iii. But now I must take this point a little further and show that there are other limits to God's omnipotence besides the perfections of his nature. Observe, then, that a thing having taken place, it is impossible that it should not have taken place, so that God himself cannot alter it. Do you understand me? Take the case of the fall. The fall has taken place; our first ancestor sinned in the garden and fell, foully fell; and all those who were in his loins fell with him. That fact having taken place, it is beyond the power of God to alter its having taken place. He might have prevented it before it took place; he may over-rule it for our good and his glory; he may bring out of it that which shall be matter of eternal praise; he may make it the occasion of displaying the exceeding riches of his grace. But God himself cannot alter a fact which has taken place from having taken place. Thus, though God may prevent sin before it is committed, yet when sin has been committed, it will always be true that sin was committed. Though God pardoned the sin of David and the denial of Peter, yet it will be eternally true that David fell into sin; that Peter denied his Lord; nor can God himself make these sins not to have been committed when once they had been done. But observe the consequence which might arise if God could make a thing past not to be past. Then he might make himself not to have made a promise to Abraham, nor to have sworn to him an oath that he would be a God to him and to his seed after him. If, therefore, there were a power in God to undo that which was past so that it should never have been done, there would be no certainty of revelation and no foundation for faith. God at his pleasure might alter, disannul, and destroy all that he has himself done by sending his Son to die, if it were possible that that which has been done might be said never to have been done. Thus what might seem to some a want of power in God and a limit to his omnipotence, is at once his highest perfection, and our greatest security.
iv. But now observe what follows from these necessary limits to God's omnipotence. The two limits chiefly are,--1st, that he cannot do anything contrary to the perfections of his own infinitely pure and holy nature; 2ndly, that he cannot do anything contrary to his revealed will; for to do the first would be contrary to his infinite holiness, and to do the second would be contrary to his infinite veracity and faithfulness.
1. But what a solemn and important bearing this has upon his dealings both with his enemies and his friends; for see the consequences of his not being able to do any thing contrary to the perfections of his infinitely holy nature. His justice, for instance, demands the punishment of sin; and therefore, he cannot but punish it. He cannot pass it by, because it would be inconsistent with his intrinsic righteousness, with his holy majesty, and his absolute justice to pass by transgression without taking any notice of it. This would make him like those heathen gods who either did not notice sin at all, or sanctioned it by themselves committing, according to the popular belief and the tales of the poets, the worst of crimes. Thus it is impossible for God not to punish sin, either in the person of the sinner, or, as he chose in the depths of his infinite grace, in the wondrous scheme of redemption, in the Person of the surety.
Again, God cannot take into his own bosom anything or any person that is vile, filthy, or unclean. As I was speaking this morning, the filth must be purged before the cloud of God's presence comes. It is, therefore, morally as well as spiritually and scripturally impossible that God should take into heaven, the city of his own eternal abode, the seat of his celestial glory, the mansions of endless holiness and happiness, any thing or any one who is filthy, vile, and polluted. How plain is the Scripture here: "And there shall in no wise enter into it any thing that defileth, neither whatsoever worketh abomination, or maketh a lie: but they which are written in the Lamb's book of life." (Rev. 21:27.) And again, "Blessed are they that do his commandments, that they may have right to the tree of life, and may enter in through the gates into the city. For without are dogs, and sorcerers, and whoremongers, and murderers, and idolaters, and whosoever loveth and maketh a lie." (Rev. 22:14, 15.) What a solemn word of warning is this against those who live and die in their sins, unwashed, unjustified, unsanctified, and, therefore, without any meetness for the inheritance of the saints in light.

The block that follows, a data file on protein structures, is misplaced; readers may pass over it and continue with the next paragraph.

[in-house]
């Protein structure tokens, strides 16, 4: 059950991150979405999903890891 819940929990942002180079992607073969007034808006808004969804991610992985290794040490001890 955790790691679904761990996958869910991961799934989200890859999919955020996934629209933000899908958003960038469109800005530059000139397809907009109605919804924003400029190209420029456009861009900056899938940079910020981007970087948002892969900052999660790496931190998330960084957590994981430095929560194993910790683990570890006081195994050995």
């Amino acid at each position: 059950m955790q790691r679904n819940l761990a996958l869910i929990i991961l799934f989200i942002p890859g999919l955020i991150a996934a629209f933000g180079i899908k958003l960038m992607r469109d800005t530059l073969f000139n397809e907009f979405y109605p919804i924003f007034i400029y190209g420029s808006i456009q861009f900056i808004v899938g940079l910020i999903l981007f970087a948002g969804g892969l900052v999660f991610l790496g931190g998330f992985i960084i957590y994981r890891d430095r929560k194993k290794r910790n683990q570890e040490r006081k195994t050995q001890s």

It is, therefore, impossible for God to make a man happy except by making him a partaker of his own holiness. He could not make a man truly happy as a sinner, that is wickedly, wilfully, and wantonly continuing such, without any deliverance from its guilt and filth, its power, love and practice; for sin will ever breed misery and wretchedness, and would do so in heaven itself, could he be admitted there with sin still working in him. It is the devil, the author of all wickedness, the murderer from the beginning, the enemy of God and of man, who, miserable himself, seeks to make all men miserable by stirring up in them the sin of their nature, and breathing into them all the pride, malice, enmity, wrath, and rebellion against God which ever work in his own infernal mind, that would turn heaven itself into hell.
As then it is impossible for God to take into his bosom anything sinful or unclean, so it is impossible for him to take into the enjoyment of his eternal bliss and blessedness any one unrenewed in the spirit of his mind and not made a partaker of that holiness, without which no man shall see the Lord, and without which he could not be happy, if even he were allowed to gaze upon the holy and blissful countenance of God in glory.